Dad’s Wheels


Dad's first carDad’s first car was a Model T Ford which he had in the 1940’s.  It had a button on the floor that you pressed to start the car, rather than a key.  He was mechanically inclined and probably enjoyed working on it as much as driving it.

My uncle once told me that sometimes dad’s cousin would borrow his car for his work and then when he had problems with it he would just abandon it where it was.  Then dad would have to get over there and fix the car to bring it home.  Interestingly when I asked him about that recently, he didn’t remember it at all.

Over the years, dad had many cars, but I don’t distinctly remember most of them.  I do remember that in 1955 dad went out and bought a brand new Ford fairlane.  That was the year of big fins and two-tone cars.  Dad said to mom: “Do you think I should buy a new car?”  Mom said no, we can’t afford a new car.  So dad went out and bought one anyway.  Mom was so angry she wouldn’t talk to him for a week.  (He said “It was worth it!” with a large grin.)  Mom was first upset because we couldn’t afford it, and second that to save money he didn’t even get a two-toned car, so it didn’t LOOK brand new!

I think dad really loved to drive in the early years when he first had a car.  However, after years of commuting in city traffic to work and visit friends, he didn’t enjoy driving as he got older.  Even when I was in school, he hated to have to take me to a friend’s house or to school.

One rare evening when dad did agree to drive me to a friends’ house to work on a school project it almost turned into a disaster.  I didn’t get good directions or even the house number.  Mainly my friend told me the street name and that there was a “yellow porch light” out front.  It was said to be the only yellow light on that block.  However, when we got near her house, it seemed that all the houses had yellow lights!  We didn’t have cell phones back then and just drove around with my father muttering under his breath.  Finally we saw a house with a light that may have been a bit more yellow than the others.  Perhaps my friend was looking out the door – I don’t remember – but we did find her house!  For years afterwards, mom would tease about the house with the yellow light!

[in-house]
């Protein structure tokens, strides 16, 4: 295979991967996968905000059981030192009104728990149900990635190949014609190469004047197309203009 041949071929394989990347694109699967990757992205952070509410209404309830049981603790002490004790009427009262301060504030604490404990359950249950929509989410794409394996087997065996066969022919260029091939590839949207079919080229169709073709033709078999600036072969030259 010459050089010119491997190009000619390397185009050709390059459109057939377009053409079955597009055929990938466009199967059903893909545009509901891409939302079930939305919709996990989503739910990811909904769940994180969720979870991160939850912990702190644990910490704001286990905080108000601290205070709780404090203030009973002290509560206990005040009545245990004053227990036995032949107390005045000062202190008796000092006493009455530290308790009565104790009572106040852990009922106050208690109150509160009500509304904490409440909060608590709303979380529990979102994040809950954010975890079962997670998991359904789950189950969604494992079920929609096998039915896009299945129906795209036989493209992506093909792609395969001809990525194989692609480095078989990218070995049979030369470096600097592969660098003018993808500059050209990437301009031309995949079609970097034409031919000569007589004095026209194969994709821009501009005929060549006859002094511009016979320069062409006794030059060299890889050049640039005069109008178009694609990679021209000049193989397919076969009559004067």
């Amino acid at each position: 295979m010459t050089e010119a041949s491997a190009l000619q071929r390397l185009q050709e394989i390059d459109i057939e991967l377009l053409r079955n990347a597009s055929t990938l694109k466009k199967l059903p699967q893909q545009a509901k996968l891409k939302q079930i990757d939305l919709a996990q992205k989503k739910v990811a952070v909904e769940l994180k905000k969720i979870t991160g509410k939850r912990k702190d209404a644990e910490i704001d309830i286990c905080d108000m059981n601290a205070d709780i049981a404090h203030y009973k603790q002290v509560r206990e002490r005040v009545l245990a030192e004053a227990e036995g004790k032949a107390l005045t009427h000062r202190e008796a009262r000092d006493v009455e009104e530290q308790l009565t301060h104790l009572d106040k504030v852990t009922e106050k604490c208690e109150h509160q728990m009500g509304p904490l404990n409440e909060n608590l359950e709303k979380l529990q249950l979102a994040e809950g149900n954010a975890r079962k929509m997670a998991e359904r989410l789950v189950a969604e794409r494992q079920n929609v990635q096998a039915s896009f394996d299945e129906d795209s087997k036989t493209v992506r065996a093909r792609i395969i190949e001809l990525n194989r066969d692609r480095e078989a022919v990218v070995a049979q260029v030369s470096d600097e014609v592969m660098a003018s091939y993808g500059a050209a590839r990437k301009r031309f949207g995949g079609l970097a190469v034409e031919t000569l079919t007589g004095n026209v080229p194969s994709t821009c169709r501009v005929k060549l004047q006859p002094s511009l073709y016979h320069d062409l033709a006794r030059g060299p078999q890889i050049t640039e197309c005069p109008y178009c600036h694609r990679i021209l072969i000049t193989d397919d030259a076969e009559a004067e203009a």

After they retired, mom and dad got a camper that they drove all over the country.  In addition, they had an automobile but I don’t remember what type it was.  After he retired also, dad seemed to drive big cars.  All were purchased used except that one Ford fairlane in 1955.  By the late 1990’s he had 2 automobiles – one at the house in the north and a second at the mobile home in the south.  It had become too difficult to drive south each winter and north again in the spring.  Instead each car sat unused for half a year.

Within the past few years, dad finally gave up driving.  He didn’t stop as soon as we asked him to as he liked to have the car to go to the grocery store or garage sales.  However, eventually he realized that driving was stressful for him.  He got confused about where he was and drove very slowly.  He drove less and less until he stopped all together.  After that mom and dad became dependent on friends and my brother to take them for groceries or out to eat.